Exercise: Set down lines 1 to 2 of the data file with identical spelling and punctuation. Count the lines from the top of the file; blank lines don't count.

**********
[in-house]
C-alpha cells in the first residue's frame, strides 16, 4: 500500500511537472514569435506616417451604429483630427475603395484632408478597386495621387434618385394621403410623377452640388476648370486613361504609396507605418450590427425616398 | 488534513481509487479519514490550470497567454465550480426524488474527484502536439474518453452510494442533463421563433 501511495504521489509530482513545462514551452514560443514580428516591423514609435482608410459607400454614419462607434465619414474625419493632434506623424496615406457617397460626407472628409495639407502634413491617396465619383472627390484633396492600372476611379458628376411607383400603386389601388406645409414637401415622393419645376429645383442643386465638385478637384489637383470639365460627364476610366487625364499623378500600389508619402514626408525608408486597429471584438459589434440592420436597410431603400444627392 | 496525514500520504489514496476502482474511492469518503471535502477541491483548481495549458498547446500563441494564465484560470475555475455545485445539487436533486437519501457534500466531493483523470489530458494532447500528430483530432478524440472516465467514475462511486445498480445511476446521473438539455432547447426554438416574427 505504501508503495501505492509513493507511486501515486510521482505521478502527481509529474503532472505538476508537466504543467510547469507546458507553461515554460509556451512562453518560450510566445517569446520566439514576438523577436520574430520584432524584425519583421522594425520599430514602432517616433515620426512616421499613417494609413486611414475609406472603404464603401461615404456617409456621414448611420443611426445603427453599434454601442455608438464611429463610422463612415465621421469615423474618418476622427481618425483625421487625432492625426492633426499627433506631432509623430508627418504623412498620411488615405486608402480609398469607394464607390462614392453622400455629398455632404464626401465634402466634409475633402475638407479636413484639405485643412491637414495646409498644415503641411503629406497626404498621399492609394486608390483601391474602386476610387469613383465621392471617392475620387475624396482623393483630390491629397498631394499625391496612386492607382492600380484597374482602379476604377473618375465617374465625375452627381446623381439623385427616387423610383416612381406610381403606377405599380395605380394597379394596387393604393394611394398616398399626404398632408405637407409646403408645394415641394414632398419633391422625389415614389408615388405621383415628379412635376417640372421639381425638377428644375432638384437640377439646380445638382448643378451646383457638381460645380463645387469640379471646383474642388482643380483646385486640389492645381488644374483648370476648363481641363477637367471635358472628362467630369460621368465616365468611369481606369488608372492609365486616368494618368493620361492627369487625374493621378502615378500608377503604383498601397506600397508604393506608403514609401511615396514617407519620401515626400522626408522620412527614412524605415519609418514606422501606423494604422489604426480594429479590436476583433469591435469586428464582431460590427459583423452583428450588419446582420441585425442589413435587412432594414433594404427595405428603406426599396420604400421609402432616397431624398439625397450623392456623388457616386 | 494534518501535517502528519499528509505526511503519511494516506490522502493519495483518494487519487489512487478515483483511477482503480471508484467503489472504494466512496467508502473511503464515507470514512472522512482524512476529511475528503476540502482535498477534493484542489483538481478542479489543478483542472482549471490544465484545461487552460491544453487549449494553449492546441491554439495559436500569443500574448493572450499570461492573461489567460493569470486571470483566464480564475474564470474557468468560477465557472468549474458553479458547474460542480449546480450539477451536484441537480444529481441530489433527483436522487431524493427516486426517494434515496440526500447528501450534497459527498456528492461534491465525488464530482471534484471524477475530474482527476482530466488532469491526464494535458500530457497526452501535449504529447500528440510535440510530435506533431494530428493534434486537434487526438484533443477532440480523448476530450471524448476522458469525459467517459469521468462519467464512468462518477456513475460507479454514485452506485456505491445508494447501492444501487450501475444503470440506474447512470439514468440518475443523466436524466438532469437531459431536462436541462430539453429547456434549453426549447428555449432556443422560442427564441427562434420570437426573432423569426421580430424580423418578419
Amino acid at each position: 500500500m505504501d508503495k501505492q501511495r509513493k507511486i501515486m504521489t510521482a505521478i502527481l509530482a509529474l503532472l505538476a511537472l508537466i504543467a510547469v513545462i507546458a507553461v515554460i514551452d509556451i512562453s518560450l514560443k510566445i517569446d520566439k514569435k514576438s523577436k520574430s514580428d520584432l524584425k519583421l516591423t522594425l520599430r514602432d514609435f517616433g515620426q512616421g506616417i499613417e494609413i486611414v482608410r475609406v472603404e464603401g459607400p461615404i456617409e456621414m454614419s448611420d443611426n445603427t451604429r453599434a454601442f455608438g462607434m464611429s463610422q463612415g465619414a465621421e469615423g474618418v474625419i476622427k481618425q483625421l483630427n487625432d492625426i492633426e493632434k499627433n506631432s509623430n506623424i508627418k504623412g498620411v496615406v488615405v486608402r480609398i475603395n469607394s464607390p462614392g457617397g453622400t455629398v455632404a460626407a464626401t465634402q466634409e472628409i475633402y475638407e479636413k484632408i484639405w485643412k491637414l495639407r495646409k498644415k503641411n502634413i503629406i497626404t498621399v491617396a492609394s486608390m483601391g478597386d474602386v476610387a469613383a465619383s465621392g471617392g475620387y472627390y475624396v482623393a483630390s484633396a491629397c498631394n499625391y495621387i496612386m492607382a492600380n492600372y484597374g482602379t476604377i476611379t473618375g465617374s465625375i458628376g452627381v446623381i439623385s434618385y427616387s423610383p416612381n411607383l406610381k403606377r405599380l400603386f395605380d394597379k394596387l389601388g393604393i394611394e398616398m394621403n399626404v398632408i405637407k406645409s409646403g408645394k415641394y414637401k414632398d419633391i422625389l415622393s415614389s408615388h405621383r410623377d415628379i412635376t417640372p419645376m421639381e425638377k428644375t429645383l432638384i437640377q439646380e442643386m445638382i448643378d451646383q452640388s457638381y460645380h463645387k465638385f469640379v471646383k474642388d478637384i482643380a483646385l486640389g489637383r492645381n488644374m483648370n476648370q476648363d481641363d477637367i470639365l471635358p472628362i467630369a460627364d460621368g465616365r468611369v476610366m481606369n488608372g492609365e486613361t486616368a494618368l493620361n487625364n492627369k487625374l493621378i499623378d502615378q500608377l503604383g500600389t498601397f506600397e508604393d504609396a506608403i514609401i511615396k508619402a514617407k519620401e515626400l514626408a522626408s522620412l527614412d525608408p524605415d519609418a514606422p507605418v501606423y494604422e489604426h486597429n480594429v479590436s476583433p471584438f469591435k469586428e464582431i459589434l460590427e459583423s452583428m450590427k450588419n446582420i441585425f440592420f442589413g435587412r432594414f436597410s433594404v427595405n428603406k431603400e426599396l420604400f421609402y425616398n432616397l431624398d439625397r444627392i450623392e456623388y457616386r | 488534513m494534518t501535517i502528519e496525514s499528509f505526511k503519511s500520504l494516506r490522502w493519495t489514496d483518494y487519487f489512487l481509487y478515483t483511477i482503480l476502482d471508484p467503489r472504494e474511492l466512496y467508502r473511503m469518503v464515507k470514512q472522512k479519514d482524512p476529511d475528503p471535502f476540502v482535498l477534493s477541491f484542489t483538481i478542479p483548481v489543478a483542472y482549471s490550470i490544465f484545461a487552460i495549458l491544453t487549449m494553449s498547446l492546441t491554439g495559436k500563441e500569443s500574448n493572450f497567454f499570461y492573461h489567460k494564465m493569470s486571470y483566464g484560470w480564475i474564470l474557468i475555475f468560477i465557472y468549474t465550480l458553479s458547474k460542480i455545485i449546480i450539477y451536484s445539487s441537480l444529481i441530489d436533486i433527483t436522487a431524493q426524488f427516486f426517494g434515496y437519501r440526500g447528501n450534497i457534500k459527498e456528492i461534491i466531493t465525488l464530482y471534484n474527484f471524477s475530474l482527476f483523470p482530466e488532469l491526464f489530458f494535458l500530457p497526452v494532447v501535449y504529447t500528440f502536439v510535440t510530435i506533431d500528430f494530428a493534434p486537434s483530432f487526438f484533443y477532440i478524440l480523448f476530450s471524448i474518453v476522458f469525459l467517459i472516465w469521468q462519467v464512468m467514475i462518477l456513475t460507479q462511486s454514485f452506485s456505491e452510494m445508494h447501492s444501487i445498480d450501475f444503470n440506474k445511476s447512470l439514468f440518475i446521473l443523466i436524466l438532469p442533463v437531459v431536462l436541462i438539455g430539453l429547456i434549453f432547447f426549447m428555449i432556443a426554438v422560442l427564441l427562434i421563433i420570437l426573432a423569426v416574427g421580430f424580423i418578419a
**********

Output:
[in-house]
C-alpha cells in the first residue's frame, strides 16, 4: 500500500511537472514569435506616417451604429483630427475603395484632408478597386495621387434618385394621403410623377452640388476648370486613361504609396507605418450590427425616398 | 488534513481509487479519514490550470497567454465550480426524488474527484502536439474518453452510494442533463421563433 501511495504521489509530482513545462514551452514560443514580428516591423514609435482608410459607400454614419462607434465619414474625419493632434506623424496615406457617397460626407472628409495639407502634413491617396465619383472627390484633396492600372476611379458628376411607383400603386389601388406645409414637401415622393419645376429645383442643386465638385478637384489637383470639365460627364476610366487625364499623378500600389508619402514626408525608408486597429471584438459589434440592420436597410431603400444627392 | 496525514500520504489514496476502482474511492469518503471535502477541491483548481495549458498547446500563441494564465484560470475555475455545485445539487436533486437519501457534500466531493483523470489530458494532447500528430483530432478524440472516465467514475462511486445498480445511476446521473438539455432547447426554438416574427 505504501508503495501505492509513493507511486501515486510521482505521478502527481509529474503532472505538476508537466504543467510547469507546458507553461515554460509556451512562453518560450510566445517569446520566439514576438523577436520574430520584432524584425519583421522594425520599430514602432517616433515620426512616421499613417494609413486611414475609406472603404464603401461615404456617409456621414448611420443611426445603427453599434454601442455608438464611429463610422463612415465621421469615423474618418476622427481618425483625421487625432492625426492633426499627433506631432509623430508627418504623412498620411488615405486608402480609398469607394464607390462614392453622400455629398455632404464626401465634402466634409475633402475638407479636413484639405485643412491637414495646409498644415503641411503629406497626404498621399492609394486608390483601391474602386476610387469613383465621392471617392475620387475624396482623393483630390491629397498631394499625391496612386492607382492600380484597374482602379476604377473618375465617374465625375452627381446623381439623385427616387423610383416612381406610381403606377405599380395605380394597379394596387393604393394611394398616398399626404398632408405637407409646403408645394415641394414632398419633391422625389415614389408615388405621383415628379412635376417640372421639381425638377428644375432638384437640377439646380445638382448643378451646383457638381460645380463645387469640379471646383474642388482643380483646385486640389492645381488644374483648370476648363481641363477637367471635358472628362467630369460621368465616365468611369481606369488608372492609365486616368494618368493620361492627369487625374493621378502615378500608377503604383498601397506600397508604393506608403514609401511615396514617407519620401515626400522626408522620412527614412524605415519609418514606422501606423494604422489604426480594429479590436476583433469591435469586428464582431460590427459583423452583428450588419446582420441585425442589413435587412432594414433594404427595405428603406426599396420604400421609402432616397431624398439625397450623392456623388457616386 | 494534518501535517502528519499528509505526511503519511494516506490522502493519495483518494487519487489512487478515483483511477482503480471508484467503489472504494466512496467508502473511503464515507470514512472522512482524512476529511475528503476540502482535498477534493484542489483538481478542479489543478483542472482549471490544465484545461487552460491544453487549449494553449492546441491554439495559436500569443500574448493572450499570461492573461489567460493569470486571470483566464480564475474564470474557468468560477465557472468549474458553479458547474460542480449546480450539477451536484441537480444529481441530489433527483436522487431524493427516486426517494434515496440526500447528501450534497459527498456528492461534491465525488464530482471534484471524477475530474482527476482530466488532469491526464494535458500530457497526452501535449504529447500528440510535440510530435506533431494530428493534434486537434487526438484533443477532440480523448476530450471524448476522458469525459467517459469521468462519467464512468462518477456513475460507479454514485452506485456505491445508494447501492444501487450501475444503470440506474447512470439514468440518475443523466436524466438532469437531459431536462436541462430539453429547456434549453426549447428555449432556443422560442427564441427562434420570437426573432423569426421580430424580423418578419